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Novell strips SLES down to its undies

Red Hat revs Fedora 9

Next gen security for virtualised datacentres

Stripped-down operating systems made specifically for virtual machine appliances have tickled the fancy of the Linux collective, and these types of systems are keeping commercial distributors busy pushing out their versions of the concept.

Last September at VMworld, Canonical unveiled Ubuntu JeOS — pronounced juice and short for "just enough operating system." The idea was to rip out general purpose software from the OS, leaving only a lightweight container that ISVs can customize for their particular application. This in theory makes an appliance smaller and more efficient in a virtual environment.

Novell has also recently rolled out the beta release of SUSE Linux Enterprise JeOS, as well as launching a program to support ISVs creating appliances using the platform.

SUSE Linux Enterprise JeOS uses the same code base as SUSE Linux Enterprise Server, making applications certified to run on Enterprise Server carry certification over to the JeOS platform. The OS is available in several virtual image formats, including VMware VMDK, Xen and later this year Microsoft VHD format after the release of Hyper-V.

The beta version of SUSE Linux Enterprise JeOS is available for download at Novell's website. A production version is scheduled for release later this year.

Novell also pledged to support the existing community-driven LimeJeOS project, a minimized version of openSUSE. That's available here.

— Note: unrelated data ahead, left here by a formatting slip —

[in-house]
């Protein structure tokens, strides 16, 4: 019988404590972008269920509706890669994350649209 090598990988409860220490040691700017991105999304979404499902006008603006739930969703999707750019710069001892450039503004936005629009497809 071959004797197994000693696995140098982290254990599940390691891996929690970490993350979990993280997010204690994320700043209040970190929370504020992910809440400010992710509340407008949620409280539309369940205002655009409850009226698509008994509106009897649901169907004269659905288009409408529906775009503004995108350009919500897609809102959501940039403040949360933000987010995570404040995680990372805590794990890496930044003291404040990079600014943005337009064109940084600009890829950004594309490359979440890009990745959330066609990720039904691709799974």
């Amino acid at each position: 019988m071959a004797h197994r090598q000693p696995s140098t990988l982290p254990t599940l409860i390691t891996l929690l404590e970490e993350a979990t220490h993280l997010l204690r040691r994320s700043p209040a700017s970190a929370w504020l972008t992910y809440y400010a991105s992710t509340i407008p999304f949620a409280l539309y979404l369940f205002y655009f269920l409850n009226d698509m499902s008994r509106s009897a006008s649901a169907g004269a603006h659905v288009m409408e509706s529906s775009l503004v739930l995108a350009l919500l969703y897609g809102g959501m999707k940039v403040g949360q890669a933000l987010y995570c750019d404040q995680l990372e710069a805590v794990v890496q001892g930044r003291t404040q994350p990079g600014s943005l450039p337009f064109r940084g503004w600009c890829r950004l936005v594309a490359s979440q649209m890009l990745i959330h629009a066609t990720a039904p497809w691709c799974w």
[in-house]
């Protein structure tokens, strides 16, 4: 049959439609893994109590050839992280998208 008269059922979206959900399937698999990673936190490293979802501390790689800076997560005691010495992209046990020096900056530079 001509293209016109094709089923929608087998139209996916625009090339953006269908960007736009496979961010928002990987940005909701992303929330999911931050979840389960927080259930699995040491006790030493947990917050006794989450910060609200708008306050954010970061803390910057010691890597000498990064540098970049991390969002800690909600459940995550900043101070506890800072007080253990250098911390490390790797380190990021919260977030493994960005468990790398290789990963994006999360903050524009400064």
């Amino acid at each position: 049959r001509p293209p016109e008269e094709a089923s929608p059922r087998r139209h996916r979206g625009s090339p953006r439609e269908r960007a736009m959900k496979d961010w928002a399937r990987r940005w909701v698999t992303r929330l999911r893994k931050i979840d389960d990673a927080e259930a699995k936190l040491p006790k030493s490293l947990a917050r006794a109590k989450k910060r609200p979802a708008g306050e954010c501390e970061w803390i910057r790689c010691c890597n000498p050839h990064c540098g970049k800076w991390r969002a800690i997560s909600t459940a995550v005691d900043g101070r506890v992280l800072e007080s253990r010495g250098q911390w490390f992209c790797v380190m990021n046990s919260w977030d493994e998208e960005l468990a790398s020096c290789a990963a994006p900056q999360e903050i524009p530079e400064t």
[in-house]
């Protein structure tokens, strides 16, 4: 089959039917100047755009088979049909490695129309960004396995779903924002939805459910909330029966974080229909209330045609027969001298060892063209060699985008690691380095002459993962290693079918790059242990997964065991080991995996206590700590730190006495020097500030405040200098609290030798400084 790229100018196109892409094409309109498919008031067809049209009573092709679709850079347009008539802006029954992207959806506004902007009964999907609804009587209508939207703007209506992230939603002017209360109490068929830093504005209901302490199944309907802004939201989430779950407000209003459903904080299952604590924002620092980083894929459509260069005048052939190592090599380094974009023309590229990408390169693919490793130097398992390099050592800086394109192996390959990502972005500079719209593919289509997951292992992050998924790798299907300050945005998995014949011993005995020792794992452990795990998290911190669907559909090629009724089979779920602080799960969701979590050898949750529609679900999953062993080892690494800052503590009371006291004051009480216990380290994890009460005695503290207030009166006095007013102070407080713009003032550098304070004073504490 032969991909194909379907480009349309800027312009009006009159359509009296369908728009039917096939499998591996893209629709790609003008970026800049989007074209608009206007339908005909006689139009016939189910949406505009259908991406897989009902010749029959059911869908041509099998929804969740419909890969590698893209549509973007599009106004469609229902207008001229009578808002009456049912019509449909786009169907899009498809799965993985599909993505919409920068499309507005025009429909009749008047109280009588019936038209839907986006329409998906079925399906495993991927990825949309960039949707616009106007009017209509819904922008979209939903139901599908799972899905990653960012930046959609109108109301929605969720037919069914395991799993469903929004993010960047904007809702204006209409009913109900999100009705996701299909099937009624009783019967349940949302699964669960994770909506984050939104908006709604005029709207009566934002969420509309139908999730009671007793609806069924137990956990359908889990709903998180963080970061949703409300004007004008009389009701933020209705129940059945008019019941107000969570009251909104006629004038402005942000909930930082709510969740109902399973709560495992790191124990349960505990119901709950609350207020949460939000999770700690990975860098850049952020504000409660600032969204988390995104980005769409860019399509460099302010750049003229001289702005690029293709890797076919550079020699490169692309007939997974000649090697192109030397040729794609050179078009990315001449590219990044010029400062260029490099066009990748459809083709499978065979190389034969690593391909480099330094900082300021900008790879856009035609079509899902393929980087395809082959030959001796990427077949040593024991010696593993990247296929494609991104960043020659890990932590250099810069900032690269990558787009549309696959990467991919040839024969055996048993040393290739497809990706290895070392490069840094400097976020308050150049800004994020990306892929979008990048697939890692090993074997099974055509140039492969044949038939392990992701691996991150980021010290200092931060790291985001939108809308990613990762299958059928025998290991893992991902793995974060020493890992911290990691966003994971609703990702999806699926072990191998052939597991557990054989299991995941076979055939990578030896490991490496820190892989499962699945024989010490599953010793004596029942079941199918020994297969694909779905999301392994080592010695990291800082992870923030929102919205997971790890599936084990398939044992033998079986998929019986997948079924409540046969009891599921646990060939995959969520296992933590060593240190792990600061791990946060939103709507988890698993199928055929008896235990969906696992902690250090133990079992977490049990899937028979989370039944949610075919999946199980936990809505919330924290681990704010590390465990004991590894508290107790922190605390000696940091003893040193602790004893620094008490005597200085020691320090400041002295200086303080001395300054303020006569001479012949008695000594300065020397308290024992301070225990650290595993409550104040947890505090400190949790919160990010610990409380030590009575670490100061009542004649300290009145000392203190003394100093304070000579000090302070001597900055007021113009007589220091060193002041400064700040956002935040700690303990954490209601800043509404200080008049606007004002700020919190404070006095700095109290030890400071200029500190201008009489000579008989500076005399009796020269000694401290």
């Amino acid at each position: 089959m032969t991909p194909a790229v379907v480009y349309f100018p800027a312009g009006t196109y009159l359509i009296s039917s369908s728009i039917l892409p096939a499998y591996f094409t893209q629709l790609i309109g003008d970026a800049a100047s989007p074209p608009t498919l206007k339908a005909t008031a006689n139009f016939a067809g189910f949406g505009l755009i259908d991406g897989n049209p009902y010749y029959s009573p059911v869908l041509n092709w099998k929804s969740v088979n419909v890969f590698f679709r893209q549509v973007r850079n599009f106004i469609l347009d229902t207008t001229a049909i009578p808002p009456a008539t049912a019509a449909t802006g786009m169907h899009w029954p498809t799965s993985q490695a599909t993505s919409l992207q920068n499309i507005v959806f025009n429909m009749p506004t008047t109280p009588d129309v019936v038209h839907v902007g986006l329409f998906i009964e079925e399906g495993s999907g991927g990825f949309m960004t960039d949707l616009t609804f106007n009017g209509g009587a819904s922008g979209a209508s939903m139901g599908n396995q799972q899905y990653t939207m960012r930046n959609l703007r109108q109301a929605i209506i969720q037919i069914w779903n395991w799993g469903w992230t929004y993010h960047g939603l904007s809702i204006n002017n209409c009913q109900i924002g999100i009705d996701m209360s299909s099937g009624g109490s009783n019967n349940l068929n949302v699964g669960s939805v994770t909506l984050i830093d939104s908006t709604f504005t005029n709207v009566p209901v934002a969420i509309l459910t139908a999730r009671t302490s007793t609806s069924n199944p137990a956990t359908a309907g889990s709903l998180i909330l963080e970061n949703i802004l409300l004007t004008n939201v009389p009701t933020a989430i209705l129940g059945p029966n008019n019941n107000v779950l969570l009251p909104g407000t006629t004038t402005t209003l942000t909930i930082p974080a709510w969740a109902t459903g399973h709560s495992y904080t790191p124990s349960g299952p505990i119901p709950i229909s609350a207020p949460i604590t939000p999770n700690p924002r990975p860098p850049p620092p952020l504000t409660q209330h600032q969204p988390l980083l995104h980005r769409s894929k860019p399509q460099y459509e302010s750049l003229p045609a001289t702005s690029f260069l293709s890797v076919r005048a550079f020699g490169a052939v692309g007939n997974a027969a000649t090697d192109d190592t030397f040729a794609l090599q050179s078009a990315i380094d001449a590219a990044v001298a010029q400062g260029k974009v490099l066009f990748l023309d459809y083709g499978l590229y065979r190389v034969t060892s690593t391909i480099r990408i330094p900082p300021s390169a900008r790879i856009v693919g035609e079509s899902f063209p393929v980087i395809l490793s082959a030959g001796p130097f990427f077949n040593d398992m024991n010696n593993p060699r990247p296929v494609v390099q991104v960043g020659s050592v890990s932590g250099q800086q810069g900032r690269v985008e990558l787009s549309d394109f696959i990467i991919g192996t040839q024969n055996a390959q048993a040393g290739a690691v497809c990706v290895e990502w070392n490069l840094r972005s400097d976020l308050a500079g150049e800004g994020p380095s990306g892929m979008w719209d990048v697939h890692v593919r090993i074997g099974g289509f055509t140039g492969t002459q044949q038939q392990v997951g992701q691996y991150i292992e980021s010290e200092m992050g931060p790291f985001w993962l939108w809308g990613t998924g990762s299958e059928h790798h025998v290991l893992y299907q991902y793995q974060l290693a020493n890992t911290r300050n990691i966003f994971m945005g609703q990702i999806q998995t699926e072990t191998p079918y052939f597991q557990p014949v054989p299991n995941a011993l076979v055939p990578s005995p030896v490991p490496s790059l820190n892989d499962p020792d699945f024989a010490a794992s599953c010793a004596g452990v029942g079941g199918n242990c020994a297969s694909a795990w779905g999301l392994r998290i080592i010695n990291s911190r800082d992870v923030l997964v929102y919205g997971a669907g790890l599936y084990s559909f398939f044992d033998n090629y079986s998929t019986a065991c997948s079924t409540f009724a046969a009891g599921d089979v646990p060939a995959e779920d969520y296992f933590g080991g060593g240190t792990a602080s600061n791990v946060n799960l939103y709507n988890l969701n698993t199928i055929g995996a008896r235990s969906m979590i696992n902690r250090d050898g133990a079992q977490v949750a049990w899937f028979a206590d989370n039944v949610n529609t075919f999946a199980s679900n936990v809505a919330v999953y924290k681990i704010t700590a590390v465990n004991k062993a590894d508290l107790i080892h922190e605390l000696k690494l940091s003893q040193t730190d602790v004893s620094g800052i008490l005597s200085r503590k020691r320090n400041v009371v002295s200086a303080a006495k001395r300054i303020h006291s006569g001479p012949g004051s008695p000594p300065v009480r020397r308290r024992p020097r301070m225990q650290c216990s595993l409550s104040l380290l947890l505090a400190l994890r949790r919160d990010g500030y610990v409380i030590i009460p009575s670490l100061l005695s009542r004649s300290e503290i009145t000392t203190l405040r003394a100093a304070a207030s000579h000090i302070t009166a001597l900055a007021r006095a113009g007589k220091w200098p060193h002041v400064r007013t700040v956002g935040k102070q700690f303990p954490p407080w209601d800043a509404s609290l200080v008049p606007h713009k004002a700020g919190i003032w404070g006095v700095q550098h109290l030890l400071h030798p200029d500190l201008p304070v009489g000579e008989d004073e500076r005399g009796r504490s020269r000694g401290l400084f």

Through its Appliance Program, Novell said it will collaborate with ISVs to develop technology necessary to better make applications in an virtual appliance format. Novell will begin releasing software components over the coming months, including an automated tool to build appliances.

Meanwhile at Red Hat

Since we're already in Linux country, it should be noted that Red Hat has issued a preview release of Fedora 9, the latest version of its "community" Linux distribution. Red Hat said the preview will be the last before the final product, which is expected to hit May 13th — two weeks later than originally planned.

The project's Wiki lists all the new major features as complete, including improvements to the Xen hypervisor, ext4 file system support and an upgrade to KDE 4.0.

The preview release is available now as a BitTorrent download, with a direct download planned later this week. ®

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